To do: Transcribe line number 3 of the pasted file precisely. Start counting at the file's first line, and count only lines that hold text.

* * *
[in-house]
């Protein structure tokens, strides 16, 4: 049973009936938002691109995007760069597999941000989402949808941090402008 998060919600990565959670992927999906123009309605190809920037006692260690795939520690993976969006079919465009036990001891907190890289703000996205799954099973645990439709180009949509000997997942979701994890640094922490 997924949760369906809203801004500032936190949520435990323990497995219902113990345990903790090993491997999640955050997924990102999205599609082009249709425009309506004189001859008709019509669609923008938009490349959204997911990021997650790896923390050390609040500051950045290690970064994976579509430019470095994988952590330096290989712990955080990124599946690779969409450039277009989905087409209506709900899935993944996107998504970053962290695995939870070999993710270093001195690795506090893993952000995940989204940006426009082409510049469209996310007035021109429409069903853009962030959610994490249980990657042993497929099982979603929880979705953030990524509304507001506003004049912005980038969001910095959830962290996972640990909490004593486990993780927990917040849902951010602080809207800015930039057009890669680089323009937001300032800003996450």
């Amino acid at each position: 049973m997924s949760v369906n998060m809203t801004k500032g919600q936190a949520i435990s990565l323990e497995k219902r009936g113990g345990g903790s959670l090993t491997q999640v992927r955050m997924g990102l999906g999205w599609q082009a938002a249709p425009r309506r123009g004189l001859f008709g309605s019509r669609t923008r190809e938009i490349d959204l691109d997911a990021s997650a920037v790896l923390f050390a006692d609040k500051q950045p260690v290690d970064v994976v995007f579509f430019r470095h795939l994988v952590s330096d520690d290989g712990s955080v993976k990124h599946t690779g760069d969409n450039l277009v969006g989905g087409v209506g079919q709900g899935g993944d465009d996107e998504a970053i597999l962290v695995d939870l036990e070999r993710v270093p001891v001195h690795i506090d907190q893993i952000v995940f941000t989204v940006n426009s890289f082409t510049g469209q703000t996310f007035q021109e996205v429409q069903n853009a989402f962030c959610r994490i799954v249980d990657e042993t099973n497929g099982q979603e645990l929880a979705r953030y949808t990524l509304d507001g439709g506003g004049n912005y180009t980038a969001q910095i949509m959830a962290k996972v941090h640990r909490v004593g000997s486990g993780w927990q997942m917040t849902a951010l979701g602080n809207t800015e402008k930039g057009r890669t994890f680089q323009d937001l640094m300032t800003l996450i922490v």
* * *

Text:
């Amino acid at each position: 049973m997924s949760v369906n998060m809203t801004k500032g919600q936190a949520i435990s990565l323990e497995k219902r009936g113990g345990g903790s959670l090993t491997q999640v992927r955050m997924g990102l999906g999205w599609q082009a938002a249709p425009r309506r123009g004189l001859f008709g309605s019509r669609t923008r190809e938009i490349d959204l691109d997911a990021s997650a920037v790896l923390f050390a006692d609040k500051q950045p260690v290690d970064v994976v995007f579509f430019r470095h795939l994988v952590s330096d520690d290989g712990s955080v993976k990124h599946t690779g760069d969409n450039l277009v969006g989905g087409v209506g079919q709900g899935g993944d465009d996107e998504a970053i597999l962290v695995d939870l036990e070999r993710v270093p001891v001195h690795i506090d907190q893993i952000v995940f941000t989204v940006n426009s890289f082409t510049g469209q703000t996310f007035q021109e996205v429409q069903n853009a989402f962030c959610r994490i799954v249980d990657e042993t099973n497929g099982q979603e645990l929880a979705r953030y949808t990524l509304d507001g439709g506003g004049n912005y180009t980038a969001q910095i949509m959830a962290k996972v941090h640990r909490v004593g000997s486990g993780w927990q997942m917040t849902a951010l979701g602080n809207t800015e402008k930039g057009r890669t994890f680089q323009d937001l640094m300032t800003l996450i922490v």